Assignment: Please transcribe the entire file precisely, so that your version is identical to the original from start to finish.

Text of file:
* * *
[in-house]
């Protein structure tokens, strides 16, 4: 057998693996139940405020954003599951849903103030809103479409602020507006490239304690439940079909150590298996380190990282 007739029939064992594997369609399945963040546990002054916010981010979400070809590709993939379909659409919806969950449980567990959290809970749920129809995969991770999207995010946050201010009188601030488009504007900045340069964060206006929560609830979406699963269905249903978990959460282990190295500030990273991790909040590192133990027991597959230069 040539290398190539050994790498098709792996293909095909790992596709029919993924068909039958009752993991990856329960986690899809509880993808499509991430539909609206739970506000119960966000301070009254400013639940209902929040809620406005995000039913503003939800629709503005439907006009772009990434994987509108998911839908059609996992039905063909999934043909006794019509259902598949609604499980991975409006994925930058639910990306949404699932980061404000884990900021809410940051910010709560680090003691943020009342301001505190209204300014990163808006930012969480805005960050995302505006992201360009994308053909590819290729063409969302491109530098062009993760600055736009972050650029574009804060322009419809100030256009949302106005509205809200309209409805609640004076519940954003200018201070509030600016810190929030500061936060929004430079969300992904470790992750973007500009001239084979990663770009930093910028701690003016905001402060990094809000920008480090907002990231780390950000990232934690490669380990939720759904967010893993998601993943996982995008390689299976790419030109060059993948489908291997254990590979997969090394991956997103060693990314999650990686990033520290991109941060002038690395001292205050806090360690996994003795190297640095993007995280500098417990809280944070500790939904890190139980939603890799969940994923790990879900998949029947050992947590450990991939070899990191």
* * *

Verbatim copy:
[in-house]
């Protein structure tokens, strides 16, 4: 057998693996139940405020954003599951849903103030809103479409602020507006490239304690439940079909150590298996380190990282 007739029939064992594997369609399945963040546990002054916010981010979400070809590709993939379909659409919806969950449980567990959290809970749920129809995969991770999207995010946050201010009188601030488009504007900045340069964060206006929560609830979406699963269905249903978990959460282990190295500030990273991790909040590192133990027991597959230069 040539290398190539050994790498098709792996293909095909790992596709029919993924068909039958009752993991990856329960986690899809509880993808499509991430539909609206739970506000119960966000301070009254400013639940209902929040809620406005995000039913503003939800629709503005439907006009772009990434994987509108998911839908059609996992039905063909999934043909006794019509259902598949609604499980991975409006994925930058639910990306949404699932980061404000884990900021809410940051910010709560680090003691943020009342301001505190209204300014990163808006930012969480805005960050995302505006992201360009994308053909590819290729063409969302491109530098062009993760600055736009972050650029574009804060322009419809100030256009949302106005509205809200309209409805609640004076519940954003200018201070509030600016810190929030500061936060929004430079969300992904470790992750973007500009001239084979990663770009930093910028701690003016905001402060990094809000920008480090907002990231780390950000990232934690490669380990939720759904967010893993998601993943996982995008390689299976790419030109060059993948489908291997254990590979997969090394991956997103060693990314999650990686990033520290991109941060002038690395001292205050806090360690996994003795190297640095993007995280500098417990809280944070500790939904890190139980939603890799969940994923790990879900998949029947050992947590450990991939070899990191």